Berkman put St. Louis on top with a two-run homer against Texas starter Colby Lewis in the bottom of the first. But the Cardinals’ euphoria was also short-lived as the Rangers tied it in the top of the second on Kinsler’s ground-rule double.

Cruz led off the fourth inning with a fly ball to short left field that Holliday dropped, and the Rangers retook the lead when Mike Napoli singled to right to score Cruz from second. In fairness to Holliday, Furcal was running at Holliday while pursuing the ball, and Holliday had to avoid Furcal and while trying to keep his eye on the ball.

The Rangers got a scare when Napoli, their World Series MVP candidate, jammed his left ankle while advancing to second on a bunt by Lewis that reliever Fernando Salas misplayed. Napoli was on the ground in pain, but he remained in the game.

The Rangers couldn’t muster any more runs in the inning, though, as Salas retired Kinsler and Andrus.

Again, the Cardinals answered in the bottom of the inning.

Berkman hit a hard grounder to Young at first base, who dived but couldn’t field it cleanly. He threw to Lewis covering the bag, but first base umpire Jerry Layne called Berkman safe. Young was charged with an error, but replays showed that Lewis missed the side of the bag with his foot.

Holliday then walked, and made a hard, aggressive slide into Andrus to break up a double-play chance when Freese grounded into a force out.

The Cardinals then tied it when Yadier Molina’s grounder to third ate up Beltre and prevented him from turning an inning-ending double play as Berkman scored from third.

In the fifth, the Rangers went back ahead.

Another Cardinals error, their third, started the rally. This time, third baseman Freese was floating from foul to fair territory on a high popup by Hamilton, but the ball popped out of his glove on the one-handed attempt and Hamilton was safe at first.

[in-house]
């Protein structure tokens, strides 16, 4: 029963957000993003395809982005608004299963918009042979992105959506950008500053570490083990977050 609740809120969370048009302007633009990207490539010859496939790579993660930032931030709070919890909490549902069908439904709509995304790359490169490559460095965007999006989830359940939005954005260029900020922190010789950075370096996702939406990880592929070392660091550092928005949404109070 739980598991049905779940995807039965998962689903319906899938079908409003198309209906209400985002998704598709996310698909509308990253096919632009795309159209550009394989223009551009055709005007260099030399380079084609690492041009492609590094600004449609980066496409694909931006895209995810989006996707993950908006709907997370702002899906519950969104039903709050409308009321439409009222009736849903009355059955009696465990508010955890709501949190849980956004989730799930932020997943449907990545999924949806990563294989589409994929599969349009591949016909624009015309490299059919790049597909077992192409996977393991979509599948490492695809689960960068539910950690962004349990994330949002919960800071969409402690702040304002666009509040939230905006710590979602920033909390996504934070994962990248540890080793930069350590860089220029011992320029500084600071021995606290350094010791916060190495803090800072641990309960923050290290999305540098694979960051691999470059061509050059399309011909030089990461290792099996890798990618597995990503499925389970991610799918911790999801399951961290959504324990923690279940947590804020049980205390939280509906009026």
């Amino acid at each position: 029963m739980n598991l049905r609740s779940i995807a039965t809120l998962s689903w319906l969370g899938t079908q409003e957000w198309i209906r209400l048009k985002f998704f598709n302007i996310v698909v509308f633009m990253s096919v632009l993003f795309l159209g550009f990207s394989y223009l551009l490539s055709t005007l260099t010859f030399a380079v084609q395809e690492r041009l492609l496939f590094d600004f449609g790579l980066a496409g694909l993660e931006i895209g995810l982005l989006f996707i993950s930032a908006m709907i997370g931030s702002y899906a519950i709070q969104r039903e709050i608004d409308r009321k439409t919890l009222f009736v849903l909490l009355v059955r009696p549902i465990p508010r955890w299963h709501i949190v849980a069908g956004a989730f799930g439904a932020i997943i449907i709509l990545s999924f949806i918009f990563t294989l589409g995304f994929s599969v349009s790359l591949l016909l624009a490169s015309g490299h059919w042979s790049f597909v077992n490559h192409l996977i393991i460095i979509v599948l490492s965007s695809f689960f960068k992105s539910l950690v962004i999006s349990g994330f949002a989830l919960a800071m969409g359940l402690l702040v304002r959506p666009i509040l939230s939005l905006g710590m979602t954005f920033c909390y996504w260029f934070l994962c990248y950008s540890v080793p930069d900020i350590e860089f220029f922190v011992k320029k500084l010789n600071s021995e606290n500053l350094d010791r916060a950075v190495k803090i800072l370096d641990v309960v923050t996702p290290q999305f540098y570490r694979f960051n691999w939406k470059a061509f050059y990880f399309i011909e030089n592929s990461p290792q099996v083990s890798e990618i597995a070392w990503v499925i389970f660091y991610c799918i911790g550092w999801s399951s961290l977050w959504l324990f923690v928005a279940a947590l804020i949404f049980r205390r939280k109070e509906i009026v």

Hamilton then scored, hernia and all, on a double to left-center by Young.

The Rangers loaded the bases with two outs, leaving manager Ron Washington with a tough decision: let Lewis hit with a 4-3 lead or use a pinch hitter to try to break the game open? Lewis batted and struck out to end the inning.

Lewis retired the Cardinals in order in the fifth and struck out Pujols to open the sixth, but things got hairy again.

Berkman reached on an infield hit to third that Beltre fielded but decided to not attempt a throw. Holliday hit a roller to Young at first base, but he muffed the transfer while looking to get the lead runner at second. When Young recovered, it was too late to beat Holliday to first base.

After Freese walked to load the bases, Lewis was lifted for hard-throwing righty Alexi Ogando with Molina due up.

Ogando did the last thing he wanted to do - walk Molina. He fell behind, 3 and 0, then threw a strike, and missed high with Ball Four to score Berkman with the tying run.

But the Rangers caught a break.

Napoli snapped a throw to third base from his knees after a strike call on Nick Punto and picked off Holliday. Replays showed Holliday appeared to dive back to the bag before Beltre’s tag.

After the nervous Ogando walked Punto to reload the bases (following a wild pitch that advanced the runners), Washington went to Holland, who got out of the inning by retiring Jay on a tapper back to the mound.